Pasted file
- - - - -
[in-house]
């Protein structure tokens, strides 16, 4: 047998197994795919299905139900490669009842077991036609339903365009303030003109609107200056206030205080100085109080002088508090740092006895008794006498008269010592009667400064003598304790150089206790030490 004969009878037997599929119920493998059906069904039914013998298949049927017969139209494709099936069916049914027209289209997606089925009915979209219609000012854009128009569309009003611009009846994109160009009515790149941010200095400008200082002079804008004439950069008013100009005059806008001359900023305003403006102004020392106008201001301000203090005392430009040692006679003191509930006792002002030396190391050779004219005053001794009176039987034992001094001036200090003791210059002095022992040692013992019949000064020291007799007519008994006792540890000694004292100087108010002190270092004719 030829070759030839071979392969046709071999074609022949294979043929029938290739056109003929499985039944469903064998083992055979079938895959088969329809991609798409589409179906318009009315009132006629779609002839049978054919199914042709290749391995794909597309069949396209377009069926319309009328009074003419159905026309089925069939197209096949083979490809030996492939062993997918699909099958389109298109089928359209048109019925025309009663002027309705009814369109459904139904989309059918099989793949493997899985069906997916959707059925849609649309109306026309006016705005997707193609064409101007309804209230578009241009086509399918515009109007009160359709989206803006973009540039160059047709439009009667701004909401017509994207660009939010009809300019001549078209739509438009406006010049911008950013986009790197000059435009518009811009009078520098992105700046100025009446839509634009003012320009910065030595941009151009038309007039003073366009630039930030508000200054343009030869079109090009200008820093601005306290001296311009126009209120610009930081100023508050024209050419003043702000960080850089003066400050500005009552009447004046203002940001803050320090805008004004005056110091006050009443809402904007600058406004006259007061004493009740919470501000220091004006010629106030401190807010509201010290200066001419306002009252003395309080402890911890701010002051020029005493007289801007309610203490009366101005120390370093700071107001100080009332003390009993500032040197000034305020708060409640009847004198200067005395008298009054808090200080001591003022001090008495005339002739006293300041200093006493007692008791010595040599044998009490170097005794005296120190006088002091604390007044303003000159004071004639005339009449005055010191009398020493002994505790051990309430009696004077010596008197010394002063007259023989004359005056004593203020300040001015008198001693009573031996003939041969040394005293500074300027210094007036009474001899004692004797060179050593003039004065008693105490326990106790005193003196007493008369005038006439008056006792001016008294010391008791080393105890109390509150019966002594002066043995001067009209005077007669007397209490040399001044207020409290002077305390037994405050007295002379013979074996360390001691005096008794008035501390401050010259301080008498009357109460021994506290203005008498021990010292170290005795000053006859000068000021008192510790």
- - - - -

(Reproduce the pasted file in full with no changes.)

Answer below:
[in-house]
């Protein structure tokens, strides 16, 4: 047998197994795919299905139900490669009842077991036609339903365009303030003109609107200056206030205080100085109080002088508090740092006895008794006498008269010592009667400064003598304790150089206790030490 004969009878037997599929119920493998059906069904039914013998298949049927017969139209494709099936069916049914027209289209997606089925009915979209219609000012854009128009569309009003611009009846994109160009009515790149941010200095400008200082002079804008004439950069008013100009005059806008001359900023305003403006102004020392106008201001301000203090005392430009040692006679003191509930006792002002030396190391050779004219005053001794009176039987034992001094001036200090003791210059002095022992040692013992019949000064020291007799007519008994006792540890000694004292100087108010002190270092004719 030829070759030839071979392969046709071999074609022949294979043929029938290739056109003929499985039944469903064998083992055979079938895959088969329809991609798409589409179906318009009315009132006629779609002839049978054919199914042709290749391995794909597309069949396209377009069926319309009328009074003419159905026309089925069939197209096949083979490809030996492939062993997918699909099958389109298109089928359209048109019925025309009663002027309705009814369109459904139904989309059918099989793949493997899985069906997916959707059925849609649309109306026309006016705005997707193609064409101007309804209230578009241009086509399918515009109007009160359709989206803006973009540039160059047709439009009667701004909401017509994207660009939010009809300019001549078209739509438009406006010049911008950013986009790197000059435009518009811009009078520098992105700046100025009446839509634009003012320009910065030595941009151009038309007039003073366009630039930030508000200054343009030869079109090009200008820093601005306290001296311009126009209120610009930081100023508050024209050419003043702000960080850089003066400050500005009552009447004046203002940001803050320090805008004004005056110091006050009443809402904007600058406004006259007061004493009740919470501000220091004006010629106030401190807010509201010290200066001419306002009252003395309080402890911890701010002051020029005493007289801007309610203490009366101005120390370093700071107001100080009332003390009993500032040197000034305020708060409640009847004198200067005395008298009054808090200080001591003022001090008495005339002739006293300041200093006493007692008791010595040599044998009490170097005794005296120190006088002091604390007044303003000159004071004639005339009449005055010191009398020493002994505790051990309430009696004077010596008197010394002063007259023989004359005056004593203020300040001015008198001693009573031996003939041969040394005293500074300027210094007036009474001899004692004797060179050593003039004065008693105490326990106790005193003196007493008369005038006439008056006792001016008294010391008791080393105890109390509150019966002594002066043995001067009209005077007669007397209490040399001044207020409290002077305390037994405050007295002379013979074996360390001691005096008794008035501390401050010259301080008498009357109460021994506290203005008498021990010292170290005795000053006859000068000021008192510790």